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Fraser A. Gorman – Slow Gum

on June 23, 2015, 12:01am
B-
Release Date
June 29, 2015
Label
Anxiety/Marathon Artists
Formats
digital

Australian singer-songwriter and Courtney Barnett pal Fraser A. Gorman wants you to know how much he values the legacy of Americana. Just look at him: The many sepia-toned photos of the troubadour feature his mop of Dylanesque curls, bolo ties, and denim jackets. His debut, Slow Gum, features a reworking of Jackson C. Frank’s 1965 classic “Blues Run the Game”, as well as an admission that “country music sounds to me like rock ’n’ roll.” Gorman is a charming writer and performer, and Slow Gum is successful, but he doesn’t need to lean so hard on his influences.

“It’s a big old world out there,” Gorman begins on opener “Big Old World”, before declaring his love for The King of Rock ‘n’ Roll and briefly sketching characters from Melbourne to New York City. The backing vocals and cheesy synths turn “Book of Love” into a California poolside version of a Lou Reed hustler’s tune as Gorman tries to woo the daughter of a rock-hating woman. In Gorman’s world, even an attempted relationship is affected by the levels to which the various players value music.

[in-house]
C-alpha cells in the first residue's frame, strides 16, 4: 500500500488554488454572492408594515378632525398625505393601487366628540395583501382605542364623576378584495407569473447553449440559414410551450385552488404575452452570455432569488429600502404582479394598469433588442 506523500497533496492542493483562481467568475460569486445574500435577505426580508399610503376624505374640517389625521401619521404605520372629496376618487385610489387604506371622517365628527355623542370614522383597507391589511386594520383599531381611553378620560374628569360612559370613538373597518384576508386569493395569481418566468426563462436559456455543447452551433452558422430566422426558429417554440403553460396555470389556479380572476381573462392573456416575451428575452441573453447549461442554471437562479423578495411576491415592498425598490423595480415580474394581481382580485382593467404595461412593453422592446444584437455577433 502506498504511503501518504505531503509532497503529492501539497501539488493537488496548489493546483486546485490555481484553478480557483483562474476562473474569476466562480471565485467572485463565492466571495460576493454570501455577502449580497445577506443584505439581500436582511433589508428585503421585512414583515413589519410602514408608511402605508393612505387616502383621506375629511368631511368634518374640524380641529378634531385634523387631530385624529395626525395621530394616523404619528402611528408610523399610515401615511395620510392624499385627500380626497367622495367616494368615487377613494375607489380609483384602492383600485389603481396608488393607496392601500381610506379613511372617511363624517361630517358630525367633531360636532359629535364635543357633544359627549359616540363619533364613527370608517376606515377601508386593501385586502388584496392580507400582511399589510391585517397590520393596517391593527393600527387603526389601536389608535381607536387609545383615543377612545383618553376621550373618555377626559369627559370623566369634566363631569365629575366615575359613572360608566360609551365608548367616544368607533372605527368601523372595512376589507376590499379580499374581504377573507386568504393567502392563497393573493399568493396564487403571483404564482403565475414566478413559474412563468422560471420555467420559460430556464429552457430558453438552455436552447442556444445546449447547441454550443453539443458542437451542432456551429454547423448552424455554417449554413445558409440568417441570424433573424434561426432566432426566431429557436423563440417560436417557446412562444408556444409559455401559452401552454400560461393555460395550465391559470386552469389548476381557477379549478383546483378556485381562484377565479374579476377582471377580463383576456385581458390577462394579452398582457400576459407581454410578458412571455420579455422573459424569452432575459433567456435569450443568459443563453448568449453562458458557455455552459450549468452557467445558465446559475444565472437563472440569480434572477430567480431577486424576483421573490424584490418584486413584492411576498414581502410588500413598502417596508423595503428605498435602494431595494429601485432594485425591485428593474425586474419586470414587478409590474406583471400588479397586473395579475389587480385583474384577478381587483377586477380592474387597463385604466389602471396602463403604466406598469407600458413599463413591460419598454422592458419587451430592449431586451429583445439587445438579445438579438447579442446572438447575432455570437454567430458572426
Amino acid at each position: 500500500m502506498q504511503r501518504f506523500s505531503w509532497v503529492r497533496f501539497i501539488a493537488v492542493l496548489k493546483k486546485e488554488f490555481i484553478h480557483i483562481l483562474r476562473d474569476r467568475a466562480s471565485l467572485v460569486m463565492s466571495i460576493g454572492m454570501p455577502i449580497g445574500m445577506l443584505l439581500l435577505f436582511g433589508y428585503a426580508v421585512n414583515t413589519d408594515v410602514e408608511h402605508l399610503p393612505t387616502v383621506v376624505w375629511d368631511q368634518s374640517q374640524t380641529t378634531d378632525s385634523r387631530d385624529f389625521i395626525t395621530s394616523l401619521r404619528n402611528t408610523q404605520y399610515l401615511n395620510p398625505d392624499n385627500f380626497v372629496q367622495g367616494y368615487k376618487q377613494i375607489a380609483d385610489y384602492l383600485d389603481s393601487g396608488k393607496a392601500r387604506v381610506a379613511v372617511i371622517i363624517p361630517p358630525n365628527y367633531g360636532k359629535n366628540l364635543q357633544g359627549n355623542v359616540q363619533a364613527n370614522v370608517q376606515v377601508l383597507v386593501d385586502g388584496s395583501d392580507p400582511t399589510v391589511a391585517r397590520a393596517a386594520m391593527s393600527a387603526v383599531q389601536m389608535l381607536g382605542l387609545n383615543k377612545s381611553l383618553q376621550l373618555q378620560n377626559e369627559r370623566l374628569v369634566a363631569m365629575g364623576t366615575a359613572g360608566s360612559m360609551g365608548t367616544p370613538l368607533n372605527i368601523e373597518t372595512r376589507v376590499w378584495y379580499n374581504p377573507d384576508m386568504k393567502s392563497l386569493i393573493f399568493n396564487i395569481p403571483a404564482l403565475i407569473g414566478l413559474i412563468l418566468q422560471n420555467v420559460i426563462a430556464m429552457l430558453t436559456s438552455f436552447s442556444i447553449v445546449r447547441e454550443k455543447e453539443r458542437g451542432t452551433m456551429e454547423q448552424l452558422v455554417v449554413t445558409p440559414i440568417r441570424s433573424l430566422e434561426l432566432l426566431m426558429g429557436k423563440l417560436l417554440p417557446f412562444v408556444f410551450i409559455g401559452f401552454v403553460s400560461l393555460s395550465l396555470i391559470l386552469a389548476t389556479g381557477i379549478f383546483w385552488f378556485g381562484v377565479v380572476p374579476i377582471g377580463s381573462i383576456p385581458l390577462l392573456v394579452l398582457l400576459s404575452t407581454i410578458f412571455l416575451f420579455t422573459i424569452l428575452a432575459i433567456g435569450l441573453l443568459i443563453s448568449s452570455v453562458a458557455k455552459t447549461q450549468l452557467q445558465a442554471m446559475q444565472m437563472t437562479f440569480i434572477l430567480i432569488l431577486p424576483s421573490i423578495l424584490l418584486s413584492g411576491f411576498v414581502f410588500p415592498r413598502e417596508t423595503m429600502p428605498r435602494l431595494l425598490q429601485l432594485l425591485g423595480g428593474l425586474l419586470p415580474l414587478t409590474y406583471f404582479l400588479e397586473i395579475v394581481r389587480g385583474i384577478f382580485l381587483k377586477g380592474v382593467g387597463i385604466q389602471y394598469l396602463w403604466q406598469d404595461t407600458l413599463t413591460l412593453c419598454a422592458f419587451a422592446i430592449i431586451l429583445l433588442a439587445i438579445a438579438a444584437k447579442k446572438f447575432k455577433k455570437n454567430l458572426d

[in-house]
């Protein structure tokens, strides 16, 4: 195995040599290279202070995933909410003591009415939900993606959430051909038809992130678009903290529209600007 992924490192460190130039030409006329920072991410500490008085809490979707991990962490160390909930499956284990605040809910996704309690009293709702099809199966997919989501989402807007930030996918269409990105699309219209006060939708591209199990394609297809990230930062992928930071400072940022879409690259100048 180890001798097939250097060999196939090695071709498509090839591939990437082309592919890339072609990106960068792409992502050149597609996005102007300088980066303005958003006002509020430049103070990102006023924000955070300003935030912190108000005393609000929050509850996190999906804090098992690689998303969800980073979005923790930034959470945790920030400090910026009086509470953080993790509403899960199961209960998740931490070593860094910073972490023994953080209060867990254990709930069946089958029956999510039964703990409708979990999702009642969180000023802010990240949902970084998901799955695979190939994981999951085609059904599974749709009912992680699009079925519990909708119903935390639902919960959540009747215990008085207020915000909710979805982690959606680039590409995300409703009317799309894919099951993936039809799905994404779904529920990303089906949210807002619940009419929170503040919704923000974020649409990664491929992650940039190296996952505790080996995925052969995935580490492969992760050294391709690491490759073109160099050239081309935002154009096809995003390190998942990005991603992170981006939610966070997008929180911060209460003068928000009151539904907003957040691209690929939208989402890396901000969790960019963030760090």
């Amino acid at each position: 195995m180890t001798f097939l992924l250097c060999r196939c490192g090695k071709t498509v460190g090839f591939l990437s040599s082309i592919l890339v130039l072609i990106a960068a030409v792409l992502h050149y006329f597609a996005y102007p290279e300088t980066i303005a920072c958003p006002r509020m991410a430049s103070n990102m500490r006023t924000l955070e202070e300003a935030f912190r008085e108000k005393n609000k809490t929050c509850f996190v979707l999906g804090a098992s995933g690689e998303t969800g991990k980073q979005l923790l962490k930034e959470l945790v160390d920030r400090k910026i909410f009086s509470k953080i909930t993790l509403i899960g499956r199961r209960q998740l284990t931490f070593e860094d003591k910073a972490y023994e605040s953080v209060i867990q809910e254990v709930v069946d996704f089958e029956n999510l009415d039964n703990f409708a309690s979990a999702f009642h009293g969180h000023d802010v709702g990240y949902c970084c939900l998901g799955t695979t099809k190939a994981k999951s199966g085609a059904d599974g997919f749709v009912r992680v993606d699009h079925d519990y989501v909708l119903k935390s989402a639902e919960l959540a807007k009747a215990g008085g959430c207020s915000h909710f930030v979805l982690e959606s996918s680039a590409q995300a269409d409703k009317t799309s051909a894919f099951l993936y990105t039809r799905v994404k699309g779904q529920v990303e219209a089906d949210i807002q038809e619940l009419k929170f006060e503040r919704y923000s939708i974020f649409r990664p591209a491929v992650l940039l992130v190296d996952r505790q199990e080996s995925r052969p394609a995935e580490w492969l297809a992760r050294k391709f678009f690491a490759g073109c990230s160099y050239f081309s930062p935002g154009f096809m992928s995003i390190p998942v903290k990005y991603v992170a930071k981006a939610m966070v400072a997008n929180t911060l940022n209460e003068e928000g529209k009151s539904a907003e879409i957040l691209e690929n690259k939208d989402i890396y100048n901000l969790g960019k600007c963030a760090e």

The lyrics occasionally clunk when reaching for warm and quirky. “Tomorrow is a long time, buddy/ Can’t you see the stars keep shining?” Gorman sings on the chorus to “Shiny Gun”, his familiarity and rhyme equally forced. “My son’s got a heartache/ It’s bigger than Goliath’s beard and a rocket to the sky,” he goes during “My Old Man”, a head-scratcher that would be more frustrating if not for its sincerity.

That stumbling sweetness defines Slow Gum. All the lyrical references to who does and who doesn’t love rock ‘n’ roll feel particularly unnecessary in the wake of a heartbreaking closer like “Blossom & Snow”, in which Gorman visits his father’s grave. “I go talk to him/ He don’t say much,” he cries, the welling tears practically audible over the harmonica and fingerpicked guitar. Gorman’s plainspoken lyrics suit this kind of moment, his ability to get to the core of an experience best explored in simplicity.

Essential Tracks: “Big Old World”, “Blossom & Snow”, and “Book of Love”

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